In the ‘real’ world, digitalisation isn’t the solution that will make an organisation stand out from the crowd or encourage repeat business or orders. Digitalisation won’t make a customer share their story about their relationship with the brand in question; only a great customer service will do that. As an industry, the more we talk about ‘digital transformation’ or ‘going digital’, the more we fall into the age old trap of looking internally and letting our team structure dictate our thinking, rather than putting ourselves in our customers’ shoes and seeing things from their point of view. What will really make a difference to the customer and the experience they receive from an organisation? Which new or existing initiatives – digital or not – can actually positively contribute to the business’ strategy and future plans, driving growth and increasing revenue? The fact is, using jargon the customer doesn’t care about usually means the organisation is providing a service the customer probably doesn’t care for.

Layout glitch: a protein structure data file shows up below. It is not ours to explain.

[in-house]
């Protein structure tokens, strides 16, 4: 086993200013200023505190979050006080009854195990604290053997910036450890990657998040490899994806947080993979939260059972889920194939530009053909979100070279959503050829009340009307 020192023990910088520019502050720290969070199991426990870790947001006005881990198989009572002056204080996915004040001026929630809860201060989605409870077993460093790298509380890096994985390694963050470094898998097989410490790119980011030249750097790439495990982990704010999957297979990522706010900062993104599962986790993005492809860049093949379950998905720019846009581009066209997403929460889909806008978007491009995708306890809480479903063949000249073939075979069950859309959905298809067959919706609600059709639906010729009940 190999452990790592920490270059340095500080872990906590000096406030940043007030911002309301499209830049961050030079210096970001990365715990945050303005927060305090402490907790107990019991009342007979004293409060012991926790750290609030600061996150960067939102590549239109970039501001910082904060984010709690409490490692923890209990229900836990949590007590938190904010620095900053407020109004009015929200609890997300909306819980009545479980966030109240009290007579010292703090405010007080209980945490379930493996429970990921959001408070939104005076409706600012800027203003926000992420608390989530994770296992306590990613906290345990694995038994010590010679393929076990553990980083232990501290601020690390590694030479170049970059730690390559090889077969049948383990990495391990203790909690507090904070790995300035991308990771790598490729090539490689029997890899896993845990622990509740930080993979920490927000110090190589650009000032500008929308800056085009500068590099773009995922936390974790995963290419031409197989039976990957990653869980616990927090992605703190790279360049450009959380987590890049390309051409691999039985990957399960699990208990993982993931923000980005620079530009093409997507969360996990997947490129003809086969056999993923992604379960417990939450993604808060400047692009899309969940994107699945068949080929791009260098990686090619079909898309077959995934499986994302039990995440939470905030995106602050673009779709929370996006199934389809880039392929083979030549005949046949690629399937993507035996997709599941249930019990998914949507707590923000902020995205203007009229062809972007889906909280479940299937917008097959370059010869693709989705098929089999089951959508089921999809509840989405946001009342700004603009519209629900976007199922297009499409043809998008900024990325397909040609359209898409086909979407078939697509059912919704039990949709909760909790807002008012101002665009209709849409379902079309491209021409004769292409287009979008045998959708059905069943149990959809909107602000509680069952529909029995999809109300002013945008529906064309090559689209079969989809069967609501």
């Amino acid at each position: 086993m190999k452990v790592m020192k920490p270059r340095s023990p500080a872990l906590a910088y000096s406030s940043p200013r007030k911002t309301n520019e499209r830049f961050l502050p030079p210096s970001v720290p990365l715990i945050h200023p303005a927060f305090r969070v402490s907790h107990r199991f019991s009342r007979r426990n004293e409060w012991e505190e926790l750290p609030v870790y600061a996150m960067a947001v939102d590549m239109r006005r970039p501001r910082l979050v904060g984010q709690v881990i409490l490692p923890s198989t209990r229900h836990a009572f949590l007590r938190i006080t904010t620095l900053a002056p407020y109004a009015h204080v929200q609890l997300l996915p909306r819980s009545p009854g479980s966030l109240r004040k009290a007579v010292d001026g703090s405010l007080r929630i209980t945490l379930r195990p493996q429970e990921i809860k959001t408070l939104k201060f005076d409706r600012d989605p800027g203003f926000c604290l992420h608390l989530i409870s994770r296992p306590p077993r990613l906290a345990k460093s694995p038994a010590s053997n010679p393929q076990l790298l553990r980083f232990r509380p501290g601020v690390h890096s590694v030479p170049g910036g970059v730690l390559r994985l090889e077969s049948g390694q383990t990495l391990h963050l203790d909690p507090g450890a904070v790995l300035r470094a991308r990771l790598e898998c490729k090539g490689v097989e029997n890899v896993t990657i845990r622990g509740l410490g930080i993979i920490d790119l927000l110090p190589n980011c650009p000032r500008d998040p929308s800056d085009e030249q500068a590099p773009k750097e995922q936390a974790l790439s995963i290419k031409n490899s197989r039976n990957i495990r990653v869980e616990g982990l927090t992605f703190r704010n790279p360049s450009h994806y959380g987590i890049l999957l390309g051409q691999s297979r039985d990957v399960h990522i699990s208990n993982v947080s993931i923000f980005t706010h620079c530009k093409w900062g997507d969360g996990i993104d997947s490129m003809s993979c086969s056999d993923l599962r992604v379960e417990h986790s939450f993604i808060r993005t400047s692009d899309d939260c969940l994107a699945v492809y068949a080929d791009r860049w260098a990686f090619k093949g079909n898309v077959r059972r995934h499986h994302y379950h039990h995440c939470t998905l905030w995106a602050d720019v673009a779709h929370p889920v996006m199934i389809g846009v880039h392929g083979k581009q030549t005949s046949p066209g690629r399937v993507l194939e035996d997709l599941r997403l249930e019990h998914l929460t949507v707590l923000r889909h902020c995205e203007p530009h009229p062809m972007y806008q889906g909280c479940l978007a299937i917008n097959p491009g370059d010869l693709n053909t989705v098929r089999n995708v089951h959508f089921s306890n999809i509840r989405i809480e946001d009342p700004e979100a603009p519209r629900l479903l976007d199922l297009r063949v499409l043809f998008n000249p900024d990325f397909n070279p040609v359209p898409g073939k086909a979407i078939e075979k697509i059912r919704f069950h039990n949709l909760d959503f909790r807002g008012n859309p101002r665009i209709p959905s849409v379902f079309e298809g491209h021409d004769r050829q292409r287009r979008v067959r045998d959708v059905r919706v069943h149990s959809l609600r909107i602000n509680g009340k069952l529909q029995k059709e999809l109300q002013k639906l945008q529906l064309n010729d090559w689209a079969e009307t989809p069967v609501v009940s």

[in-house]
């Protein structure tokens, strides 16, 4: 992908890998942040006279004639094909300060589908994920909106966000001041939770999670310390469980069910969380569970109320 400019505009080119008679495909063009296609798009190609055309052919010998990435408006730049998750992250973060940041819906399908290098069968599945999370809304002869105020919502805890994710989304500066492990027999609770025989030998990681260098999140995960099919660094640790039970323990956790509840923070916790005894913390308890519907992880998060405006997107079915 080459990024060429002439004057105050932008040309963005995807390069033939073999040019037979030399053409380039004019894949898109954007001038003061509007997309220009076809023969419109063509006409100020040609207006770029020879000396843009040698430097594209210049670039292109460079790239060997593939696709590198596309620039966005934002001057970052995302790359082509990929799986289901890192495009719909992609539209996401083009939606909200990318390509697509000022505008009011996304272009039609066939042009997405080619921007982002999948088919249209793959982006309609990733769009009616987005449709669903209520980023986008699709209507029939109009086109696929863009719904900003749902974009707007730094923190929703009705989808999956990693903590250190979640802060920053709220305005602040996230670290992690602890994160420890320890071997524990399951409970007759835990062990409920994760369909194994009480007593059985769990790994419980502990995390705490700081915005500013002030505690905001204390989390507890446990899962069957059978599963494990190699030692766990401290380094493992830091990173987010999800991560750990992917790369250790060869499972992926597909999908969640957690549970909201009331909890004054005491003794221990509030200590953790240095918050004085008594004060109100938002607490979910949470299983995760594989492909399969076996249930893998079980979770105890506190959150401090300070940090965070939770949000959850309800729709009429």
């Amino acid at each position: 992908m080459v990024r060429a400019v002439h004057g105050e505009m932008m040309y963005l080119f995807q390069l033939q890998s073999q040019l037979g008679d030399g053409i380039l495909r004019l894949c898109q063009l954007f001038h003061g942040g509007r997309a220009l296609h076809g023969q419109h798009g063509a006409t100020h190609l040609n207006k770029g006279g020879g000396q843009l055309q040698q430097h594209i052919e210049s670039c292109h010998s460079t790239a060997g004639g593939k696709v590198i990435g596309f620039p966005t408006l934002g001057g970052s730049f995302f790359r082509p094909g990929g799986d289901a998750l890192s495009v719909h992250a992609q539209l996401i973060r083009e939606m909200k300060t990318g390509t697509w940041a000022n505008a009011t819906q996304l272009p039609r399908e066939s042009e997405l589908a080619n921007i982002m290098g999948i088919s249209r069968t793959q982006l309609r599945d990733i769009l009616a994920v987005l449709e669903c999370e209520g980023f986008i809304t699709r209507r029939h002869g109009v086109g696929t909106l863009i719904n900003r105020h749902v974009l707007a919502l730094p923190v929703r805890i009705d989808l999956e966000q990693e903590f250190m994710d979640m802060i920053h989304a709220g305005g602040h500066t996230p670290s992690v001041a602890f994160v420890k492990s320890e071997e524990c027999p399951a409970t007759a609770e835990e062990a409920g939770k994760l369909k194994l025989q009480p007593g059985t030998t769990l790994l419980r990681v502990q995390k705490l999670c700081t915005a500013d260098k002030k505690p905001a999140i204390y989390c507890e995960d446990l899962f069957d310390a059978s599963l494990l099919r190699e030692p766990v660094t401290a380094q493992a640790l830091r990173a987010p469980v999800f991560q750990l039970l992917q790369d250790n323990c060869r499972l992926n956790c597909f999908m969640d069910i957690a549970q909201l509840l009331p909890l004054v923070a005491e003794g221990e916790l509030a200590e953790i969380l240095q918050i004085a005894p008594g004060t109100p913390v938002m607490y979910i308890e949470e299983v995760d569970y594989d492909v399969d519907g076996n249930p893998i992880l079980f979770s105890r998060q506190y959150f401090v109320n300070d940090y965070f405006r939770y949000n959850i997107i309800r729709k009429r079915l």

That being said, the latest technology undoubtedly plays a critical role in improving the customer experience (CX) and numerous businesses have strong evidence of how it has positively contributed to their success. However, all improvements must start and end with the customer: understanding their experience, their individual journeys and touchpoints, and what they truly want from their interaction with the brand. If the organisation bypasses the wants and needs of their customers in a rush to ‘go digital’, they run the risk of misunderstanding or worse, ignoring something really important to them, in favour of deploying the latest piece of technology to show competitors their digital credentials.